Let’s Talk About The MVP Of Netflix’s Vampires vs. The Bronx: That Bat

Photo: Courtesy of Netflix.
Warning: Spoilers are ahead for the ending of Vampires vs. The Bronx.
The new Netflix movie Vampires vs. The Bronx is about three teenage boys attempting to save their community from bloodsucking gentrifiers. The thing is, in this horror-comedy the hipsters taking over the neighborhood are literal bloodsuckers. Yes, vampires are buying up the real estate to make the neighborhood their new home. But in the final battle at the end of Vampires vs. The Bronx, the boys save their borough with help from a prized item from their favorite bodega: legendary home run hitter Sammy Sosa's bat.
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When we first meet Miguel (Jaden Michael), known as Lil Mayor, he's handing out fliers for his block party to save their bodega. For him and his two friends, Luis (Gregory Diaz IV) and Bobby (Gerald W. Jones III), the corner shop is where they grew up and now is struggling to stay alive thanks to a recent real estate boom. The bodega's owner Tony (Joel Martinez, a.k.a. Kid Mero) can't compete with the changing neighborhood, which will soon be overrun with expensive gelato, overpriced coffee, and artisanal butter.
A new real estate firm is buying up all the authentic Bronx businesses to make room for something new. The neighborhood is ready for a change, which is why they're in such support of the construction — which also comes with a serious uptick in missing persons reports. Miguel is one of the few who wants to celebrate what makes the Bronx his home. He was practically raised by Tony and his bodega, which has a famous cat, a copy of the movie Blade (which comes in very handy!), and an iconic bat.
Early on, Tony explains why he will never sell the bat, not even to Miguel. "Bro, would you ever ask King Arthur for his sword?" he says. It isn't until later that we see how accurate Tony's description of his bat is. Like King Arthur's Excalibur defended his castle Camelot, Sammy Sosa's bat defends Miguel's court of the Boogie Down Bronx. It's not garlic, crucifixes, or holy water balloons that stop the hipster vamps, but that wooden bat.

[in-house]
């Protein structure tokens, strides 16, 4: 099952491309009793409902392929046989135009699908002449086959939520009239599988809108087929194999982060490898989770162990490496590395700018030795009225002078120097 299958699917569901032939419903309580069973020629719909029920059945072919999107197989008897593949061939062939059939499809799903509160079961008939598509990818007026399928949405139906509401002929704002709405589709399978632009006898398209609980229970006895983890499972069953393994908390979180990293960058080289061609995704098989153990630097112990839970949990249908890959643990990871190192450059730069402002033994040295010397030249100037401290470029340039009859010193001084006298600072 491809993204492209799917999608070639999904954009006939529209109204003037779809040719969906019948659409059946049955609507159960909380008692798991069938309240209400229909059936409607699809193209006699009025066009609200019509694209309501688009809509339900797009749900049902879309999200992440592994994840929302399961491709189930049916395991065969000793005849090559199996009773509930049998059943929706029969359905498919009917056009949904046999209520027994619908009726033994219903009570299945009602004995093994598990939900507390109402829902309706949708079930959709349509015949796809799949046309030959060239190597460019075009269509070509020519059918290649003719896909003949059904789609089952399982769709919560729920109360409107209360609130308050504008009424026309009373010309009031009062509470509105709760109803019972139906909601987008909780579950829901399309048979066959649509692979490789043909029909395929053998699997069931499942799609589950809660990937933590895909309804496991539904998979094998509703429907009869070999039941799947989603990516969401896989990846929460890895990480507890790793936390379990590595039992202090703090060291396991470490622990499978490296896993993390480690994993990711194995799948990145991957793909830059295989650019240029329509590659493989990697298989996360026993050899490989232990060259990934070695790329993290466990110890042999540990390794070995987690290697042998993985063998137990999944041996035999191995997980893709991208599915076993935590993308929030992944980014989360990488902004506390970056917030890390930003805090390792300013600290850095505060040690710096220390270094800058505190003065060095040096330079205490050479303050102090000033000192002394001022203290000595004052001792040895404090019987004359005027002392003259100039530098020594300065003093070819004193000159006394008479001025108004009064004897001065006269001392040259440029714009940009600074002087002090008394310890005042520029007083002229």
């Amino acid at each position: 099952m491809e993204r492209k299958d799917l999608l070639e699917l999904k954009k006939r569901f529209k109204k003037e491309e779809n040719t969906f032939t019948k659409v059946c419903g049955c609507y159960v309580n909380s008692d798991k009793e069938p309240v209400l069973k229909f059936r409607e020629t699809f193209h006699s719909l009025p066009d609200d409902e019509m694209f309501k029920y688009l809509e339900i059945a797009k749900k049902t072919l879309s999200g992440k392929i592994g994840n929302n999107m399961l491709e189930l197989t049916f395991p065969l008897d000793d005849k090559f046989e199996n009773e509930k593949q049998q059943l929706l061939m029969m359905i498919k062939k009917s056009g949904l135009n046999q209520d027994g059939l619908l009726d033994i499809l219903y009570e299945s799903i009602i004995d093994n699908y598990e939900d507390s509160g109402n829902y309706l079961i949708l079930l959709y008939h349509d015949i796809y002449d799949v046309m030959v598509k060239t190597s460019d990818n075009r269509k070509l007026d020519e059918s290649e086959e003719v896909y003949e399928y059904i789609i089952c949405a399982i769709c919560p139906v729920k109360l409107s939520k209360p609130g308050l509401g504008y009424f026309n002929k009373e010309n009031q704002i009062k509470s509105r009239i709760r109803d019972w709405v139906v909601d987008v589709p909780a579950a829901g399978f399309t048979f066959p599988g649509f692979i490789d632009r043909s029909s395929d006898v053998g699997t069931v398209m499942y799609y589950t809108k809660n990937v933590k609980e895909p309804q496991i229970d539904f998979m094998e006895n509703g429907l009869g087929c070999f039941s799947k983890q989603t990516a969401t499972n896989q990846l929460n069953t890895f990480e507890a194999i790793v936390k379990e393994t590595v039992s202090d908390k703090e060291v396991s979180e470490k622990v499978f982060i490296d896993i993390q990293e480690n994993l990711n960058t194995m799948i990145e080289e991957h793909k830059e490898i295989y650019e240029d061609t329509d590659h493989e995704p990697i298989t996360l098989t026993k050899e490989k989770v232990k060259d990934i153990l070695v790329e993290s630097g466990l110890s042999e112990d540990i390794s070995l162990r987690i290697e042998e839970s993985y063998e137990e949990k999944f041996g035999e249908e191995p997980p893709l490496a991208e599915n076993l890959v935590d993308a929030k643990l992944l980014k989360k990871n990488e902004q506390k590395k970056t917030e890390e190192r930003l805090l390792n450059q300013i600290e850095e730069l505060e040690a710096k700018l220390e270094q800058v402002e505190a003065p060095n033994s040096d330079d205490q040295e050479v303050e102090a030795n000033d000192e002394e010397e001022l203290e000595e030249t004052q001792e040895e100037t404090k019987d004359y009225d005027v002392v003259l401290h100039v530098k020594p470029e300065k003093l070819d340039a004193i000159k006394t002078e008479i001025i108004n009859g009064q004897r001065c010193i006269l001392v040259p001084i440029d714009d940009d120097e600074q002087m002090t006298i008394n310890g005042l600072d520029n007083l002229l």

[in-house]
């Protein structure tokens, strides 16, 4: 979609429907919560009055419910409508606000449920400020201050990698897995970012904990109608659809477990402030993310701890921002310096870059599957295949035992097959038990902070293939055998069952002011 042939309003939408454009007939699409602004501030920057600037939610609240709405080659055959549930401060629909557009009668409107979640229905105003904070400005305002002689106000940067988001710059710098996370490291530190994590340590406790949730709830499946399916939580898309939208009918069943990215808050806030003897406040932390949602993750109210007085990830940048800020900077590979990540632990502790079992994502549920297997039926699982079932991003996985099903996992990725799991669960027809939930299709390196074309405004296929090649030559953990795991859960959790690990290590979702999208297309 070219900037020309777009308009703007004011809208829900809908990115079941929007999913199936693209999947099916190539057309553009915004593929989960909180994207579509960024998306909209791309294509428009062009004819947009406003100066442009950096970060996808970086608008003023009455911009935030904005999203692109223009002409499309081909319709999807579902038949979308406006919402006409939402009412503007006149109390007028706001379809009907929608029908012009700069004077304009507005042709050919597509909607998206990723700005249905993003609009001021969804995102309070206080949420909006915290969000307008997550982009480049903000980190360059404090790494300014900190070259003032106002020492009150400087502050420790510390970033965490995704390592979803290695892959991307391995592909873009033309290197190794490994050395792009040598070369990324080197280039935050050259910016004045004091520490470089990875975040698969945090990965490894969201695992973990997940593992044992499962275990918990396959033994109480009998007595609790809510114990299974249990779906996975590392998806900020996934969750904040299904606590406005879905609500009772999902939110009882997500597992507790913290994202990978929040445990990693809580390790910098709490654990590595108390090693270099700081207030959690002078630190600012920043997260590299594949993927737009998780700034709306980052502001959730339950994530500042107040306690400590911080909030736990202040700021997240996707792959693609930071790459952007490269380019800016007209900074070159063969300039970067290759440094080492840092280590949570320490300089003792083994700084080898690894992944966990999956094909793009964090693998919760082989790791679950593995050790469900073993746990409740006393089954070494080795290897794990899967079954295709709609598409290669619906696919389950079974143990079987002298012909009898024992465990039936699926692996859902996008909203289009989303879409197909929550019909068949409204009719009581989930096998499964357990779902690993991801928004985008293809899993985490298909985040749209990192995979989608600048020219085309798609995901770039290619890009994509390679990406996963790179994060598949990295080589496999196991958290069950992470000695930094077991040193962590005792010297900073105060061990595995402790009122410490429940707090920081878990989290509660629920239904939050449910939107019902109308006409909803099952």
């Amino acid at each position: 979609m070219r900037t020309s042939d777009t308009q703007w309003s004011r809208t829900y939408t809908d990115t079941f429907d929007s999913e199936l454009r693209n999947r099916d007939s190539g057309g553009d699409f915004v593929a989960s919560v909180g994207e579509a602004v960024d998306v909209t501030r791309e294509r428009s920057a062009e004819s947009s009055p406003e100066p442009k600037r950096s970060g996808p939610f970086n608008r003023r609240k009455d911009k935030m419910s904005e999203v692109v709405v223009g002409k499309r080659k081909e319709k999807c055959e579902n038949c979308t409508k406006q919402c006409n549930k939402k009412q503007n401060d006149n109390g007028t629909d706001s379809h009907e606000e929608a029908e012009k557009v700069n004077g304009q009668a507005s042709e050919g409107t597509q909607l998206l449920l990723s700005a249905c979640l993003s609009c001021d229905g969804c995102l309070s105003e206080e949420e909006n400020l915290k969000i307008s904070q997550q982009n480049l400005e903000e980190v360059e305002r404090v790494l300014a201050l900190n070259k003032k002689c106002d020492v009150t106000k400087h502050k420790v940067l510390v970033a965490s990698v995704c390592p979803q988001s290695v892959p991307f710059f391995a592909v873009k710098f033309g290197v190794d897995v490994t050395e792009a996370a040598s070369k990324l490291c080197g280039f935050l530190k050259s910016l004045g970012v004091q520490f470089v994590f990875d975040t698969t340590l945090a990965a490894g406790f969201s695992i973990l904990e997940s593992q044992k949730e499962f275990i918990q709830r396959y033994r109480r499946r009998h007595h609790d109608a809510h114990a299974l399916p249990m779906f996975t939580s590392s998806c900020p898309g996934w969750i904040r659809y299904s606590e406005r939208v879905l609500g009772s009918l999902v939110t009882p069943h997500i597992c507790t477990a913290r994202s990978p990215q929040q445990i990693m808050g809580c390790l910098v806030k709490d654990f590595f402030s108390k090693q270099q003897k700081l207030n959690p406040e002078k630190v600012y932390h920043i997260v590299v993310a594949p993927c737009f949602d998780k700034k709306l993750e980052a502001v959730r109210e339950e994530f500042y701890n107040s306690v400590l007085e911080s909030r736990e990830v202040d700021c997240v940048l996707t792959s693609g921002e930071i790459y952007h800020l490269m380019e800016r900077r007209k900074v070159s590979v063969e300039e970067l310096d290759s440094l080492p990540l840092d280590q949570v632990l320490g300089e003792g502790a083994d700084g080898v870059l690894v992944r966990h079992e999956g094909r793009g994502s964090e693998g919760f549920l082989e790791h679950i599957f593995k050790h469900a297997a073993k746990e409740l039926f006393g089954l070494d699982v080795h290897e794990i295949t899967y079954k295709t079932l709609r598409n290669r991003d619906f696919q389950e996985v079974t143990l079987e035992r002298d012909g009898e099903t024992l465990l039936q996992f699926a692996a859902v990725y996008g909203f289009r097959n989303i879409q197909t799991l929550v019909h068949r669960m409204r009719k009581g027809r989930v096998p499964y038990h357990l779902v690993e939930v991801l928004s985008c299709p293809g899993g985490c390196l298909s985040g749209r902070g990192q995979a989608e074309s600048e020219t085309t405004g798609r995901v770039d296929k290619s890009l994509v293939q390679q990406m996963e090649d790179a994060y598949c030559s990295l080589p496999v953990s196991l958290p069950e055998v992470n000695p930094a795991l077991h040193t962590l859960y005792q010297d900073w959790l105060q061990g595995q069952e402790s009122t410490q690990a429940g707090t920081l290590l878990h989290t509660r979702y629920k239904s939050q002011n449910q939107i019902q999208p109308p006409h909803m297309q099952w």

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We should have guessed that blonde hair blue-eyed Bronx transplant Valerie (Sarah Gadon) was up to no good. She's actually the scariest of them all, a wolf in sheep’s clothing — or in Vivian’s case, a vampire in Gap jeans. She, the "commander in the vampire expedition," is only pretending to care about the Bronx, like so many others who move in and transform neighborhoods under the guide that "the rent is cheap." She's really there to suck the life out of it. She wants to get rid of everything that makes the Bronx the Bronx, including that bat, which Tony joked would end up on eBay after his store got shut down.
Before losing his life to Valerie, whose non-existent reflection in his security camera gives her away, Tony tells her that Sosa is the "pride of San Pedro de Macorís" in the Dominican Republic. Sosa used that bat to hit 60 home runs in one season. A serious feat, Tony says, if you know how old baseball is. But that piece of memorabilia is also a point of pride for the only New York City borough that is majority Latinx. The bat celebrates a culture that is thriving in the Bronx, but is at risk of being erased by maple scone baking vampire gentrifiers like Val.
“I don’t want the Bronx to change," Val tells the boys. "It’s easier to live somewhere where no one cares when people disappear.” But she's wrong, Miguel and others in his community do care about their neighborhood and the people who live there enough to fight for it. Tony also cared enough to become a father figure to these young boys who needed an escape from the roughness of a borough that is too often forgotten. He showed the boys that they must show up for each other because know no one else will. And Miguel took that lesson to heart. The young boy goes all Arthurian on Val's ass turning the bat, which broke when Tony tried to defend himself against, to joust her to death.
Sosa used that bat to do something only achieved four times in history, but Miguel used it to do something that has never ever been done before. I think Tony would agree, that deserves a spot on the bodega wall.

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